Adopting a strategy of keeping ERP largely outside lean-driven plants has worked successfully for TRW's European Foundation Brakes Division, which comprises eight plants in five countries. The division manufactures brake calipers, drums, boosters, antilock braking systems and electronic stability-control systems, as well as various suspension components.

Looking inward within each plant, the TRW brake division in Europe depends on its lean initiative. But when it comes to dealing with customers and suppliers, ERP provides the information.

"Everything inbound to and outbound from the plant is fed into ERP," says Michel Berthelin, portfolio director, Foundation Brakes.

The reason TRW has adopted this approach is simple.

"These systems tend to conflict," Berthelin explains. "ERP is based on MRP, which works with infinite capacity and ignores the issues we humans have."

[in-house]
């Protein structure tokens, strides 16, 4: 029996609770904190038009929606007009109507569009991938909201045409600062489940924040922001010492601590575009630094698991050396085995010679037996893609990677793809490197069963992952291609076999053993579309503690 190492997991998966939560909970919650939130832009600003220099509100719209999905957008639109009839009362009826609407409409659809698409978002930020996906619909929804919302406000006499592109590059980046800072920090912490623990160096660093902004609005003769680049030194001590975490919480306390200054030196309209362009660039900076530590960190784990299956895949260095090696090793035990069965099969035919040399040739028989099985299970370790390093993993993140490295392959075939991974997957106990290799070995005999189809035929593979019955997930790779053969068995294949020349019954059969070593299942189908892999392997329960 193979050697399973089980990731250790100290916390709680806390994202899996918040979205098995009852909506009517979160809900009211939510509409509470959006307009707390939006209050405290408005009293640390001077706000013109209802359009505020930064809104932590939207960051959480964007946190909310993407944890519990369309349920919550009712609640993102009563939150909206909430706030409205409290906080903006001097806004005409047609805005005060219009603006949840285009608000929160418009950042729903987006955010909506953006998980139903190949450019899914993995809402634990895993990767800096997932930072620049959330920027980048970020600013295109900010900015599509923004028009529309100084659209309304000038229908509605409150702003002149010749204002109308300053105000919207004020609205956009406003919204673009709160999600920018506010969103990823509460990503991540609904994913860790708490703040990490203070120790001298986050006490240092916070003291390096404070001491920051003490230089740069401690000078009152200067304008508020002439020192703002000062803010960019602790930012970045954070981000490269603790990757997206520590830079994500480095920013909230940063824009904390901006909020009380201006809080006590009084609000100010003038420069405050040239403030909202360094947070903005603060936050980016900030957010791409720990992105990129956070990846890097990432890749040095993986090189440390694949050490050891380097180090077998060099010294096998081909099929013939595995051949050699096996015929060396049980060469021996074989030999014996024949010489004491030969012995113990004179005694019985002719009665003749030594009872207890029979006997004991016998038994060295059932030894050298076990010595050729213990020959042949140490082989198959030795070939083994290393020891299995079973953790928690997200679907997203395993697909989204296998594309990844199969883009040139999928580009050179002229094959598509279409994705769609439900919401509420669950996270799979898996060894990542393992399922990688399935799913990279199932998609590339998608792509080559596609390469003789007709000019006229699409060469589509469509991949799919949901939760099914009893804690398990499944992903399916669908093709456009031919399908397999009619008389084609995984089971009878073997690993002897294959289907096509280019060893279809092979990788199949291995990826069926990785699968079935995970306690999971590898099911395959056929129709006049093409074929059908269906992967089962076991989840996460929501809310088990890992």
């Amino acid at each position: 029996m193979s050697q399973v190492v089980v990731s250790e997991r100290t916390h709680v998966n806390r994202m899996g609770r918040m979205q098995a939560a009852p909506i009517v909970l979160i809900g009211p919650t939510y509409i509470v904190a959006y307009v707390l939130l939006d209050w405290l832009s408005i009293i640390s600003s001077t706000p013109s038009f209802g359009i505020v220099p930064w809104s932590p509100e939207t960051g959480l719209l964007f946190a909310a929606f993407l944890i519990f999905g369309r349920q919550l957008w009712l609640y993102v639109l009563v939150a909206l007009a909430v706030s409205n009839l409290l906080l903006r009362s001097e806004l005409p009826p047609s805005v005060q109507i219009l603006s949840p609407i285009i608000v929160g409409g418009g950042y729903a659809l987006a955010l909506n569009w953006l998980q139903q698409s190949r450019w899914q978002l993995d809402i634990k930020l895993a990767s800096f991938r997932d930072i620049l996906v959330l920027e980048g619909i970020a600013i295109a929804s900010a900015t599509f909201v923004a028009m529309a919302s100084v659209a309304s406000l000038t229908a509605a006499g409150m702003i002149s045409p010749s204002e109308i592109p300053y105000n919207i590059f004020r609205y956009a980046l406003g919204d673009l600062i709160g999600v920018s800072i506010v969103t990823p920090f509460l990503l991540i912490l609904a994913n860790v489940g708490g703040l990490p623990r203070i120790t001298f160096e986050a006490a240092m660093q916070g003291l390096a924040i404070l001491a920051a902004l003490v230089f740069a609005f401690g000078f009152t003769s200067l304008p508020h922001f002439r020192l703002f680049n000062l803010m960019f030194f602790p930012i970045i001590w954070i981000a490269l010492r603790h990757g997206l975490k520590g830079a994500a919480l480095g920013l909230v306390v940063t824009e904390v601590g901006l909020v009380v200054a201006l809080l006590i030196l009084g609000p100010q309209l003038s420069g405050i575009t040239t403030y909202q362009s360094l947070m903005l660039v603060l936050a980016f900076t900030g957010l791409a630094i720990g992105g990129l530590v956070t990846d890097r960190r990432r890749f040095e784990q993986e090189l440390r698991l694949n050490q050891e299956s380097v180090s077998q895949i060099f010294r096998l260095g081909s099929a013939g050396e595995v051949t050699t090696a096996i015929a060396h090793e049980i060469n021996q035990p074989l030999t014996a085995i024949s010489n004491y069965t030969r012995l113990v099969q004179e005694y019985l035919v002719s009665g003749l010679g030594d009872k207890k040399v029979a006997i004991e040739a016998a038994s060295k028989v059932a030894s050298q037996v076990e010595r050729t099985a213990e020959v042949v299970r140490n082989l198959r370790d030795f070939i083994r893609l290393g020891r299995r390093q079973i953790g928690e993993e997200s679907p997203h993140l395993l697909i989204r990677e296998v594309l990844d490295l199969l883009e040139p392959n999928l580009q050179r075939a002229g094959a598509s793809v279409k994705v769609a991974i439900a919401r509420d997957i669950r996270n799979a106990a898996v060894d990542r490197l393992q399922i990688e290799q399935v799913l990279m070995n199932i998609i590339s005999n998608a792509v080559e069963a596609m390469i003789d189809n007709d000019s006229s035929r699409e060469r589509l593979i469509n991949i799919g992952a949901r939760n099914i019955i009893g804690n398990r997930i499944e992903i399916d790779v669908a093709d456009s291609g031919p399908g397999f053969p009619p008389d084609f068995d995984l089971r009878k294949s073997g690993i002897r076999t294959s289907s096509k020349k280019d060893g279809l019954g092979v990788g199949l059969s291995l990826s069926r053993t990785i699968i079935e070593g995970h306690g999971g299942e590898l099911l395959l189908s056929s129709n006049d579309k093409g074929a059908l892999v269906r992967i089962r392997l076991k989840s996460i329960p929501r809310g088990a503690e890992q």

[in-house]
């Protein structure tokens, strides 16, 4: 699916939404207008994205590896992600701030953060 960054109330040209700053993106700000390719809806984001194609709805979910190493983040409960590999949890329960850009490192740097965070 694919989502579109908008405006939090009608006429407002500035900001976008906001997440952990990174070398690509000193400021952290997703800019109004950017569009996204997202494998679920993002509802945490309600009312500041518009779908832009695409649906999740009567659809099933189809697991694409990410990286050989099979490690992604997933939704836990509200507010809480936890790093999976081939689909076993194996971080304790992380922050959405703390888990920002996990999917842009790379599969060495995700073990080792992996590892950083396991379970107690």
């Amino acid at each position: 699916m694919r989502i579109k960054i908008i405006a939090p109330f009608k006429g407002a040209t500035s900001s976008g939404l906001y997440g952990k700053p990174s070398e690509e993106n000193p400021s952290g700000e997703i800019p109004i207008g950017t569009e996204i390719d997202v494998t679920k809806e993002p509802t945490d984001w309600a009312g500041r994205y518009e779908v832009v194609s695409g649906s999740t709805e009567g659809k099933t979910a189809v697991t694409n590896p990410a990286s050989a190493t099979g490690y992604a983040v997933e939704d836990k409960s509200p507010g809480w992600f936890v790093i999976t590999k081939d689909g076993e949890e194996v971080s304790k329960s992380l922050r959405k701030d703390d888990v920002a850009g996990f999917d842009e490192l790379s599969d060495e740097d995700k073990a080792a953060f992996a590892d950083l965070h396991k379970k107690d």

As a result, "We are basically running our ERP for anything outside the plant.

"The ERP reflects the orders from the customers," Berthelin says. A logistics planner in each plant, aided by an automated calculation, takes the customer-order data from the ERP and manually levels the demand to produce a similar number of parts of every product every day. This demand leveling is done once a week, reflecting new demand data and projecting a new average production for the upcoming weeks.

"We level demand over four weeks for our internal processes and our supply base, so that no one sees the spikes in the demand," Berthelin adds. In this way, the ERP provides the raw information about customer orders, but each plant builds its own level calculation of demand from that customer-driven data. The level demand, in turn, determines what the plant builds daily.